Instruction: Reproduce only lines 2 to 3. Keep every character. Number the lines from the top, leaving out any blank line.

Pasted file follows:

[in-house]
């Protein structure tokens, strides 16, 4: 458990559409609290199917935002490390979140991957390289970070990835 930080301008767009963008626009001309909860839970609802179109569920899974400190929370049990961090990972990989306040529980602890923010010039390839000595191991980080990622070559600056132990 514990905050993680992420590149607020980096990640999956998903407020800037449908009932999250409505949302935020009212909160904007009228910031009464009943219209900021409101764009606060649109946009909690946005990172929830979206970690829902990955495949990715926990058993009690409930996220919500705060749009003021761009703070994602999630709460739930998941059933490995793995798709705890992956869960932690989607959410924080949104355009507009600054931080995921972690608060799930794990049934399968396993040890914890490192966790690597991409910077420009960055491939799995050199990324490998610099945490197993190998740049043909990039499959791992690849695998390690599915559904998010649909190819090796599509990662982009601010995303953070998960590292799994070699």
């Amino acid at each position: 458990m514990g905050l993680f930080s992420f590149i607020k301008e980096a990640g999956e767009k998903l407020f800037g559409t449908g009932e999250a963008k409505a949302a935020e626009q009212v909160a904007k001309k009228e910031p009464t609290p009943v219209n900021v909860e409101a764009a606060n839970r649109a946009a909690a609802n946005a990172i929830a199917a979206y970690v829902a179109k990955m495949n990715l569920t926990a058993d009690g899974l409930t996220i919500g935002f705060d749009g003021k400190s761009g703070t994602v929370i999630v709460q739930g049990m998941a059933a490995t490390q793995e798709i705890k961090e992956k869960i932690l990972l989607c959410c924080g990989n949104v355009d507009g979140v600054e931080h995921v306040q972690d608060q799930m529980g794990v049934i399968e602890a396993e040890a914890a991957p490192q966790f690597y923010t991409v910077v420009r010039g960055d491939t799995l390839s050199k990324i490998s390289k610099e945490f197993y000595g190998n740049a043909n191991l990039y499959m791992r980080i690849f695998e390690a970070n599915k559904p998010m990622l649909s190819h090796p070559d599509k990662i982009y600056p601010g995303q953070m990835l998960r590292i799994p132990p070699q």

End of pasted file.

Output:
């Protein structure tokens, strides 16, 4: 458990559409609290199917935002490390979140991957390289970070990835 930080301008767009963008626009001309909860839970609802179109569920899974400190929370049990961090990972990989306040529980602890923010010039390839000595191991980080990622070559600056132990 514990905050993680992420590149607020980096990640999956998903407020800037449908009932999250409505949302935020009212909160904007009228910031009464009943219209900021409101764009606060649109946009909690946005990172929830979206970690829902990955495949990715926990058993009690409930996220919500705060749009003021761009703070994602999630709460739930998941059933490995793995798709705890992956869960932690989607959410924080949104355009507009600054931080995921972690608060799930794990049934399968396993040890914890490192966790690597991409910077420009960055491939799995050199990324490998610099945490197993190998740049043909990039499959791992690849695998390690599915559904998010649909190819090796599509990662982009601010995303953070998960590292799994070699």
């Amino acid at each position: 458990m514990g905050l993680f930080s992420f590149i607020k301008e980096a990640g999956e767009k998903l407020f800037g559409t449908g009932e999250a963008k409505a949302a935020e626009q009212v909160a904007k001309k009228e910031p009464t609290p009943v219209n900021v909860e409101a764009a606060n839970r649109a946009a909690a609802n946005a990172i929830a199917a979206y970690v829902a179109k990955m495949n990715l569920t926990a058993d009690g899974l409930t996220i919500g935002f705060d749009g003021k400190s761009g703070t994602v929370i999630v709460q739930g049990m998941a059933a490995t490390q793995e798709i705890k961090e992956k869960i932690l990972l989607c959410c924080g990989n949104v355009d507009g979140v600054e931080h995921v306040q972690d608060q799930m529980g794990v049934i399968e602890a396993e040890a914890a991957p490192q966790f690597y923010t991409v910077v420009r010039g960055d491939t799995l390839s050199k990324i490998s390289k610099e945490f197993y000595g190998n740049a043909n191991l990039y499959m791992r980080i690849f695998e390690a970070n599915k559904p998010m990622l649909s190819h090796p070559d599509k990662i982009y600056p601010g995303q953070m990835l998960r590292i799994p132990p070699q």